The “December 2019” gradings are out!
The “December 2019” gradings are out!
With the publication of the September 2019 gradings, I’m pleased to gain my debut FIDE rating.
As estimated following the August Richmond Rapid Play, this has been confirmed as 1,009 – which I will endeavour to improve.
Sunday 11th August saw my return to competitive rapid-play, for the first time since the summer of 2007!
Both Emily and Isobel were entered for the U80 (grade) section, and I entered the U120… notably, the majority of players in both sections were juniors.
The first match saw me entering the end-game with a material and time advantage… but carelessness allowed my opponent (who subsequently came 3rd overall) to dismantle my pawn structure, leading to my resignation. A quick win in the second, and an early agreed draw was a satisfying morning’s work.
The afternoon began with a long (in rapid-play terms) match against one of the few other adults… with both players under two minutes left on the clock, my opponent had a bishop for two pawn advantage – his additional mobility paid dividends. In the fifth, a tactical game resulted in an agreed draw. The final round saw me enter the end game two pawns down, with my King defending against a passed pawn. Thankfully my opponent blundered, allowing me to block his King’s path through my pawn structure… a third draw.
Overall, one win and three draws (with a grading performance estimated at 78.8) was a reasonable result. Equally important, gaining two draws from the three games against FIDE graded players means (for the first time) I have a FIDE grade (estimated at 1009).
Both Emily and Isobel struggled, registering one win (against the same opponent) in their first five games… leading to the inevitable match-up – with Emily winning the family bragging rights in the sixth round.
Our latest gradings are as follows:
Recently, I took part in a Five Minutes With… interview with Richard Nass (of Embedded Computing Design) discussing MISRA C.
The interview can be heard on the ECD website.
I don’t normally “do” politics on this blog, but claims in Budget 2018 have irritated. Particularly the assertion that someone warning £50,000 “will be £860 a year better off from next April.”
An analysis of the numbers shows that this is not even an exaggeration, it is simply a lie!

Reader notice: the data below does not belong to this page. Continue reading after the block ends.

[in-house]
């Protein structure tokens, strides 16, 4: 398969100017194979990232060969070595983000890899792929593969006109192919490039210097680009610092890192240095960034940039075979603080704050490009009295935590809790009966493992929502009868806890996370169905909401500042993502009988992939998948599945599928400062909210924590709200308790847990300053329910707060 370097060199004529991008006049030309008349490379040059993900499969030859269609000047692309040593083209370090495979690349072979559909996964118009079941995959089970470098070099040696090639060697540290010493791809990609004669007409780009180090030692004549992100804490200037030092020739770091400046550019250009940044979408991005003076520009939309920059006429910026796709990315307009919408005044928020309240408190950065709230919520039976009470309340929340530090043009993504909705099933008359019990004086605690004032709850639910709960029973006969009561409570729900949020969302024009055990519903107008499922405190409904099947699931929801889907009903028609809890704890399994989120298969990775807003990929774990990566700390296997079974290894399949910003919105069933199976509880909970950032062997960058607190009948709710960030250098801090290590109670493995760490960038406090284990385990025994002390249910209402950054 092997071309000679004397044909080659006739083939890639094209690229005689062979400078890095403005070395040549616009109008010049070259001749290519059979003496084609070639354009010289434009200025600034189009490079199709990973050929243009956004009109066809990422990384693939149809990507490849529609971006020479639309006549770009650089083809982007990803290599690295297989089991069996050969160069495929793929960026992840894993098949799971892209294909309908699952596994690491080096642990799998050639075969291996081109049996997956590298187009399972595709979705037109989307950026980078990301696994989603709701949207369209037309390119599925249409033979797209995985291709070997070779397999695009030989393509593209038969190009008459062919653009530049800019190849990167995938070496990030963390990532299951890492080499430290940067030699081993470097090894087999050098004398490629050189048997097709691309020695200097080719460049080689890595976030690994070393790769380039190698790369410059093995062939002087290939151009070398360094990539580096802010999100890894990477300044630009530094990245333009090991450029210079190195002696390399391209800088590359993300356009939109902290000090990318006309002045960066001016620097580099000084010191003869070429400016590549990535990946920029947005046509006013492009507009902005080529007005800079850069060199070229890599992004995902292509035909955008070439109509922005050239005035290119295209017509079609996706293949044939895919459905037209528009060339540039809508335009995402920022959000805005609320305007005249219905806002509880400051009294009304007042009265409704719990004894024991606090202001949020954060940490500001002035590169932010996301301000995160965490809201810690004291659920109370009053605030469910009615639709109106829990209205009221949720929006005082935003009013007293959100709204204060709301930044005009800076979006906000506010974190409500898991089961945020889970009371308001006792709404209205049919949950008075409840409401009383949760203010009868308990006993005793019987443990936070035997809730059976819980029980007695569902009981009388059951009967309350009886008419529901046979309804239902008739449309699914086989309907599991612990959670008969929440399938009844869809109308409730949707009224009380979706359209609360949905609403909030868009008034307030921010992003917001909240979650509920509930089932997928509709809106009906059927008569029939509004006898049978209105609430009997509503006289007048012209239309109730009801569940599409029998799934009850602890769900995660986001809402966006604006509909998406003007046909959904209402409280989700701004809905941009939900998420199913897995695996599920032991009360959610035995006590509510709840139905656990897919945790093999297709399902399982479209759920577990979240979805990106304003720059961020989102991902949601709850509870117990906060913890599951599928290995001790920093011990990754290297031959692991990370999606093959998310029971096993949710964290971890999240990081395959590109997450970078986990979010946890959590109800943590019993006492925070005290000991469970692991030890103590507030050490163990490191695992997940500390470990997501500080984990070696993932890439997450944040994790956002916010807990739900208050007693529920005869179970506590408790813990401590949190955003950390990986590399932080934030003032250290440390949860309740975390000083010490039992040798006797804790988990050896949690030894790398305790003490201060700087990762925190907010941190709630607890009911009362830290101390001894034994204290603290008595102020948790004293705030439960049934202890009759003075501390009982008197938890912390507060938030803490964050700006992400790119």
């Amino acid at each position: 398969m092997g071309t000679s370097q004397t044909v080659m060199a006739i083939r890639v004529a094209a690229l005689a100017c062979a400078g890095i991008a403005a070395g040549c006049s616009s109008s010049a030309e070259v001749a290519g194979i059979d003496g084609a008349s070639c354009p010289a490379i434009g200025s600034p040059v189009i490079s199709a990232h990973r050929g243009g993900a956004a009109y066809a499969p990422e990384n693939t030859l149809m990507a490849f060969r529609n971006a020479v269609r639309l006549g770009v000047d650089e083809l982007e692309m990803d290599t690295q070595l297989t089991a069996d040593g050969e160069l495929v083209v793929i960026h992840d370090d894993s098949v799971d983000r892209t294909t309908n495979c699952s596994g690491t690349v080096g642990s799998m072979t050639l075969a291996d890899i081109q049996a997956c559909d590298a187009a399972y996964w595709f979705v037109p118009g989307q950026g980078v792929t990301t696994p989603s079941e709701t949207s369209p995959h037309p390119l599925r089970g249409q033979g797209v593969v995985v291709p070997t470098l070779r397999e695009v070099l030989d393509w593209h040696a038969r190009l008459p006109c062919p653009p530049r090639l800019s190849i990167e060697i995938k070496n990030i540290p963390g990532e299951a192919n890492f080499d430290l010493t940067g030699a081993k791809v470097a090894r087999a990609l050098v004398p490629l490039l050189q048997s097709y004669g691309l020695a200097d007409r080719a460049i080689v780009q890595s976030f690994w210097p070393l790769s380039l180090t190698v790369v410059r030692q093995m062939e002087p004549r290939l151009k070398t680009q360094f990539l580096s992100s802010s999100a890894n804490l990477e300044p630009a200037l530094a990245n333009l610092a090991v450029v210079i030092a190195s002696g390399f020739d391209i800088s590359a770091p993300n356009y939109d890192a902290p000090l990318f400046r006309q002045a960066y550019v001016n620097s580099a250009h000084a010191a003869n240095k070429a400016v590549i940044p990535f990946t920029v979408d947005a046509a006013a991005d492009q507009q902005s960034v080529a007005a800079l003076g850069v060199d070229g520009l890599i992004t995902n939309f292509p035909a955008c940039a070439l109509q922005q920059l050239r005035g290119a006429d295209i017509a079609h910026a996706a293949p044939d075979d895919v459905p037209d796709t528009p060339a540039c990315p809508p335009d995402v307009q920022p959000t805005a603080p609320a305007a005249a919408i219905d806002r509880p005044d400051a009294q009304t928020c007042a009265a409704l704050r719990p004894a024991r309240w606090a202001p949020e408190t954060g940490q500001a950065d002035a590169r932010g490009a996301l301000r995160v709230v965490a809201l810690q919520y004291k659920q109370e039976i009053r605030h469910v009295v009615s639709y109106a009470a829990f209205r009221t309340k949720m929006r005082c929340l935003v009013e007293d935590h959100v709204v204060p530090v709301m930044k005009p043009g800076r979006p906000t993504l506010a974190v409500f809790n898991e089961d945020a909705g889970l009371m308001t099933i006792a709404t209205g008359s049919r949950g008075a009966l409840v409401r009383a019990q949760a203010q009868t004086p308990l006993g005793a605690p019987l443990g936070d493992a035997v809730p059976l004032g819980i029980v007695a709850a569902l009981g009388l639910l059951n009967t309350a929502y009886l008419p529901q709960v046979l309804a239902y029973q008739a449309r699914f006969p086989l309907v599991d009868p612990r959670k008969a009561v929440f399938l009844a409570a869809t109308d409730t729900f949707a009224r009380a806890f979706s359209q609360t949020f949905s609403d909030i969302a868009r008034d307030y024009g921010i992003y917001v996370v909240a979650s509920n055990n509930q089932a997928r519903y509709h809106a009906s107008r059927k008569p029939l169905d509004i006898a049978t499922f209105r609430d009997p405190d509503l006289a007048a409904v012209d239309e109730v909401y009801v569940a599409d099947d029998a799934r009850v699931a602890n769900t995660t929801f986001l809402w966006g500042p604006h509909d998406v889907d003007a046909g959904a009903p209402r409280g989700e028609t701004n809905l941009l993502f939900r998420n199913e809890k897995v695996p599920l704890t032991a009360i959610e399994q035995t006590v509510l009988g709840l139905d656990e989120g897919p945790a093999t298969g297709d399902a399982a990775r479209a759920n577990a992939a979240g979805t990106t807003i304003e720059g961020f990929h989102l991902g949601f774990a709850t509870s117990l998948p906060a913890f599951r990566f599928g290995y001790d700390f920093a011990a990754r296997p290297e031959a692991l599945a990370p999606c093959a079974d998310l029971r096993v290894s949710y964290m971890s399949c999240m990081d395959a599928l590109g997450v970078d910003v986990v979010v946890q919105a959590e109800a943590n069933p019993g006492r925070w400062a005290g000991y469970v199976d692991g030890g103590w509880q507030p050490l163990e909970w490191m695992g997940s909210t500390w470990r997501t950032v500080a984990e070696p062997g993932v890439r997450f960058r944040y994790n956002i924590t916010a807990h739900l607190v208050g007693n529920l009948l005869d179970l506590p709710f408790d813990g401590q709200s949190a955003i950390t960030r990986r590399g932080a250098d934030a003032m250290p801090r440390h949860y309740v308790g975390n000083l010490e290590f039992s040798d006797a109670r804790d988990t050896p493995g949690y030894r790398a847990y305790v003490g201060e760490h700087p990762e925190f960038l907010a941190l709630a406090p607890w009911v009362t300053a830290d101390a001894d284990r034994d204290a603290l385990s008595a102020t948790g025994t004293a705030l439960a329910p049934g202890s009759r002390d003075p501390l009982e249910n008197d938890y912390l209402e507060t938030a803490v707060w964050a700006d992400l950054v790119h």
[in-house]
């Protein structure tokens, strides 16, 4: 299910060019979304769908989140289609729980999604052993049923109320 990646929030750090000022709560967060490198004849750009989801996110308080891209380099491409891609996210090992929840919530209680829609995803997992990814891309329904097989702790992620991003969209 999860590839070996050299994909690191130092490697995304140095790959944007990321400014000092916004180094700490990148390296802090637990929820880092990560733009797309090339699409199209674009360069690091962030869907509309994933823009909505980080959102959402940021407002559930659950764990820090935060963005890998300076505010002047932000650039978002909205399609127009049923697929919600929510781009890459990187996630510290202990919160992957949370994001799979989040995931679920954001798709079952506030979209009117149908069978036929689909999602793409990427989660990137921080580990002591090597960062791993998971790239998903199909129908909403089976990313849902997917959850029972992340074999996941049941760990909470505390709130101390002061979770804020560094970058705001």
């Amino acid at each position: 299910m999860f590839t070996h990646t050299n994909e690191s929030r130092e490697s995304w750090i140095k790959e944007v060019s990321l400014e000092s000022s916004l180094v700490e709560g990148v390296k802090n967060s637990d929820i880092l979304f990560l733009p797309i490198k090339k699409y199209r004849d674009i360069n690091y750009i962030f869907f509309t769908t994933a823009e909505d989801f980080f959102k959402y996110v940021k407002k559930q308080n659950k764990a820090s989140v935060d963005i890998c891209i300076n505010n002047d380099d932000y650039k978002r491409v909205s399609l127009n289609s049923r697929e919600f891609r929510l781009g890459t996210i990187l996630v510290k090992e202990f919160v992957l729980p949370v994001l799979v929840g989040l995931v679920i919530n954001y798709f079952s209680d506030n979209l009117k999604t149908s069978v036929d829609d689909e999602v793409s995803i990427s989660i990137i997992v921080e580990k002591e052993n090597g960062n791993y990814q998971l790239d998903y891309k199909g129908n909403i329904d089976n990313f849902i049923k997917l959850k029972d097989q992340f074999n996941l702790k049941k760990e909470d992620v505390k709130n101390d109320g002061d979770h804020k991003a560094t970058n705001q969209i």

For the purpose of this analysis, I have assumed a salary of £50,000 – simply as this aligns with the increased Higher rate threshold.
At first glance, the numbers stack up…
But hidden in the small-print of the budget was the (expected) statement that the NI Upper Earnings Limit would increase in line with the Higher Rate threshold; the lower thresholds are also increased…
The changes to the National Insurance thresholds also affect the NEST pension contributions… while this is optional, it is opt-out, and probably not a bad idea…
Together the NI and NEST changes swallow up half of the claimed saving.
Unannounced in this Budget, not even in the small print – because it relates to implementation of a long-announced change – is that for 2019/20 the contribution rate for NEST increases from 3% (2.5% nett) to 5% (4.17% nett).
In conclusion, while the headline Income Tax saving of £860 is welcomed, all other things being equal, workers earning £50,000 will be worse off by £212 a year.
Other than providing an opportunity for stealth taxes, now that the contributory basis of NI is no longer relevant, there is no justification for maintaining separate employment income tax and NI. Rather than raining the basic rate threshold, future budgets should raise the NI lower earnings limit to harmonise it with the tax threshold – at which point, employment income tax and NI should be merged (with their current combined rates of 0%, 32%, 42% and 47%).
Pensions, interest and dividend income can retain their existing rates.
I’m pleased to be confirmed as a Speaker at the 10th International Annual ISO26262 Conference, to be help in Stuttgart in October.
I will be speaking on “Use MISRA C:2012 as your language subset – write safe and secure application code”
This is a topic, especially in light of the imminent publication of the 2nd Edition of ISO26262, that needs reinforcing…
I am pleased to have been invited to form part of the UK delegation to the ISO/IEC JTC1/SC7 2018 Plenary, held at the Indian Habitat Centre, in New Delhi, between 6th and 11th May.
As well as attending the Plenary sessions (to start and finish the week) I was an active participant in two Working Groups:
A busy, but enjoyable week!
Back in January, I announced that I had been invited to participate as part of the British Standards Institution led panel session “How robotics and automation are transforming manufacturing systems” at the Manufacturing In Motion (MACH 2018) event at Birmingham’s National Exhibition Centre.
The panel consists of:
A number of questions were asked – in light of the event, these were with a manufacturing slant
I even got headline billing in an article by Joseph Flaig for the IMechE… which was syndicated
My thanks to my fellow panelists for a good discussion, and my thanks especially to BSI for inviting me to be part of their session.
On Friday 9th March, after nigh on six years, I bid farewell to Mychett Place and Frazer-Nash Research. I wish my former colleagues well for their future.
With effect of Monday 12th March, I have joined LDRA working out of their new Silchester office…
I’m looking forward to the new challenges.